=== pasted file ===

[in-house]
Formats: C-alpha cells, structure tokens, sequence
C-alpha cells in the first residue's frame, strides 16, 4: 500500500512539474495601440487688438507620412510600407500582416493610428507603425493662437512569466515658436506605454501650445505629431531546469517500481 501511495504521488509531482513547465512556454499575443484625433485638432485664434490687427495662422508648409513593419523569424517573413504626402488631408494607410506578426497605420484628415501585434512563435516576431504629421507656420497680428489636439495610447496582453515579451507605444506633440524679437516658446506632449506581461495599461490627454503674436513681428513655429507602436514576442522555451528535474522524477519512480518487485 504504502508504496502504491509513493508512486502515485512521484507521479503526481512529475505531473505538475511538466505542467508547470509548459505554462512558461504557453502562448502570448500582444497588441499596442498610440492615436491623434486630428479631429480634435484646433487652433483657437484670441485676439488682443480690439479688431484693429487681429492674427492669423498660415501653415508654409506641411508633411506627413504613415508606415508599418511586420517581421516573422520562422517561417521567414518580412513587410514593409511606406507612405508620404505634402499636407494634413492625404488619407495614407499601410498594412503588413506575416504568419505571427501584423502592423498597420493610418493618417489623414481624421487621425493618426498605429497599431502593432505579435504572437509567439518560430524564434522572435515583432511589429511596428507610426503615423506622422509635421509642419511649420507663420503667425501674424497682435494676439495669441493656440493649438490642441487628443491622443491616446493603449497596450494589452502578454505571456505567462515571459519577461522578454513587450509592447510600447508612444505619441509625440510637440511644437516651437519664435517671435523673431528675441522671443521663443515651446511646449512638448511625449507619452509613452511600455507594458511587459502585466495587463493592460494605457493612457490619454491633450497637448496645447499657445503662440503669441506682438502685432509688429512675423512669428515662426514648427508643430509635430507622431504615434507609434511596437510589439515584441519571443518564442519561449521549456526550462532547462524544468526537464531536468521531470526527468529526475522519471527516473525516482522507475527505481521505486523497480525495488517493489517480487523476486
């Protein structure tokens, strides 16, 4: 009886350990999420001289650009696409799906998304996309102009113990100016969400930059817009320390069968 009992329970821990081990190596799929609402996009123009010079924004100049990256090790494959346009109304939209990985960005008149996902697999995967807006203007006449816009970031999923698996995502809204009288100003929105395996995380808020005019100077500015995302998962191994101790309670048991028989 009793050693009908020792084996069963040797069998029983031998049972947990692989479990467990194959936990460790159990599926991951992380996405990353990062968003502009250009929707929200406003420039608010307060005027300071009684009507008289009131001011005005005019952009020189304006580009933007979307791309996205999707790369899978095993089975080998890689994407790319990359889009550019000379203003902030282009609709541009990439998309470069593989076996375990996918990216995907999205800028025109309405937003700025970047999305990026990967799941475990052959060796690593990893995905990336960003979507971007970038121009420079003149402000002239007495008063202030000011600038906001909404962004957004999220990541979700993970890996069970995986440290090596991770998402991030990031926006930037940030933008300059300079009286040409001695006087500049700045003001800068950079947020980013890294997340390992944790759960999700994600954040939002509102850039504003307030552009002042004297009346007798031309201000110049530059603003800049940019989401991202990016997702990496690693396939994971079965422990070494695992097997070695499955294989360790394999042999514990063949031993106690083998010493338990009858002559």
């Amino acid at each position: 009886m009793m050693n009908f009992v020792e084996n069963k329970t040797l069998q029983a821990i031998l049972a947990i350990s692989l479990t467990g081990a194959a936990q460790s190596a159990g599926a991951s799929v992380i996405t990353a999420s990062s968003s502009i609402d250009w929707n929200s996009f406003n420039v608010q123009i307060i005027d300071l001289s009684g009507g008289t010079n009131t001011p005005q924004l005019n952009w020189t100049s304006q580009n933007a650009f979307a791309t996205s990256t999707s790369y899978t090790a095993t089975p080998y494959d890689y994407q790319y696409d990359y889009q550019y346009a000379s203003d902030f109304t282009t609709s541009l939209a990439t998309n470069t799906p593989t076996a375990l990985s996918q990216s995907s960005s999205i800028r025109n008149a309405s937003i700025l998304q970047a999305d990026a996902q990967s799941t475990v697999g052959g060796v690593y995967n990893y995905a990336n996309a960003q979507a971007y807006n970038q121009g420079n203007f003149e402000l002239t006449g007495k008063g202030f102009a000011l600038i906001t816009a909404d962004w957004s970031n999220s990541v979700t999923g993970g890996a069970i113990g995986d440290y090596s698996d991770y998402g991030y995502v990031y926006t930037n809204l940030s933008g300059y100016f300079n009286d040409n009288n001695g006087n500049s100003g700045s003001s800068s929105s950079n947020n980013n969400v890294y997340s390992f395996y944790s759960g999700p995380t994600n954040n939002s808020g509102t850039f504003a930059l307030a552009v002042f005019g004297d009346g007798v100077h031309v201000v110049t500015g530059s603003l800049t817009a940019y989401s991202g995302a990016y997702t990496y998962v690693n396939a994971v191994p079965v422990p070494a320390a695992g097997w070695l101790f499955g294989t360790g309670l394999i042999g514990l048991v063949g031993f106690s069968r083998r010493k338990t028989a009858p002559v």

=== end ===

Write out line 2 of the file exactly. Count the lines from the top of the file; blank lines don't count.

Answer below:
Formats: C-alpha cells, structure tokens, sequence